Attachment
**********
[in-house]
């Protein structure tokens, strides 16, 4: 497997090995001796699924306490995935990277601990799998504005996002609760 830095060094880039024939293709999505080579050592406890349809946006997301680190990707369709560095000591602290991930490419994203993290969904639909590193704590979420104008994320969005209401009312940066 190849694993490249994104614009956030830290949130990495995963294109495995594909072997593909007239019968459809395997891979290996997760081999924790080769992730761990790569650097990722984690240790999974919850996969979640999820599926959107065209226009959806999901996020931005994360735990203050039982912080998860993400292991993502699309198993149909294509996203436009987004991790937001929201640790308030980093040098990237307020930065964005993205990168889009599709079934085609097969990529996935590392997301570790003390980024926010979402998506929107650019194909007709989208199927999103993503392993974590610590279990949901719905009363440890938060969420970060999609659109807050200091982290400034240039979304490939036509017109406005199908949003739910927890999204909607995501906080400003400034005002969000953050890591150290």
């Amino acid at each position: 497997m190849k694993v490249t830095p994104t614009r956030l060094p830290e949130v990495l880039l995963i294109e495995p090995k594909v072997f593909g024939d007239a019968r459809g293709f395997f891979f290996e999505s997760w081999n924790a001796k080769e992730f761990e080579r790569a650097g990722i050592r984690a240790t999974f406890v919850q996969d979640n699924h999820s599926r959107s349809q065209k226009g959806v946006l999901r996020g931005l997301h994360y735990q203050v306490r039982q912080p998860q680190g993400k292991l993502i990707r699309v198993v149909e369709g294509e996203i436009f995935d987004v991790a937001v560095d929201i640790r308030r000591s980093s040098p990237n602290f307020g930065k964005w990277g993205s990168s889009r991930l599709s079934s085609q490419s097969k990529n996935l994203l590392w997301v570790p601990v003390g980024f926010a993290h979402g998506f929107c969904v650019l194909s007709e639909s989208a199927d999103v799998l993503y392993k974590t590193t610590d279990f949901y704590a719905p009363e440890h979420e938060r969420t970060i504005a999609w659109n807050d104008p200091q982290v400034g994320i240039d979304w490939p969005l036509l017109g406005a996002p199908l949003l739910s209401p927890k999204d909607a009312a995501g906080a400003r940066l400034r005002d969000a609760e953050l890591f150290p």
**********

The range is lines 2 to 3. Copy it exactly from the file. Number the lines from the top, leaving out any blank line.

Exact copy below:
């Protein structure tokens, strides 16, 4: 497997090995001796699924306490995935990277601990799998504005996002609760 830095060094880039024939293709999505080579050592406890349809946006997301680190990707369709560095000591602290991930490419994203993290969904639909590193704590979420104008994320969005209401009312940066 190849694993490249994104614009956030830290949130990495995963294109495995594909072997593909007239019968459809395997891979290996997760081999924790080769992730761990790569650097990722984690240790999974919850996969979640999820599926959107065209226009959806999901996020931005994360735990203050039982912080998860993400292991993502699309198993149909294509996203436009987004991790937001929201640790308030980093040098990237307020930065964005993205990168889009599709079934085609097969990529996935590392997301570790003390980024926010979402998506929107650019194909007709989208199927999103993503392993974590610590279990949901719905009363440890938060969420970060999609659109807050200091982290400034240039979304490939036509017109406005199908949003739910927890999204909607995501906080400003400034005002969000953050890591150290």
């Amino acid at each position: 497997m190849k694993v490249t830095p994104t614009r956030l060094p830290e949130v990495l880039l995963i294109e495995p090995k594909v072997f593909g024939d007239a019968r459809g293709f395997f891979f290996e999505s997760w081999n924790a001796k080769e992730f761990e080579r790569a650097g990722i050592r984690a240790t999974f406890v919850q996969d979640n699924h999820s599926r959107s349809q065209k226009g959806v946006l999901r996020g931005l997301h994360y735990q203050v306490r039982q912080p998860q680190g993400k292991l993502i990707r699309v198993v149909e369709g294509e996203i436009f995935d987004v991790a937001v560095d929201i640790r308030r000591s980093s040098p990237n602290f307020g930065k964005w990277g993205s990168s889009r991930l599709s079934s085609q490419s097969k990529n996935l994203l590392w997301v570790p601990v003390g980024f926010a993290h979402g998506f929107c969904v650019l194909s007709e639909s989208a199927d999103v799998l993503y392993k974590t590193t610590d279990f949901y704590a719905p009363e440890h979420e938060r969420t970060i504005a999609w659109n807050d104008p200091q982290v400034g994320i240039d979304w490939p969005l036509l017109g406005a996002p199908l949003l739910s209401p927890k999204d909607a009312a995501g906080a400003r940066l400034r005002d969000a609760e953050l890591f150290p």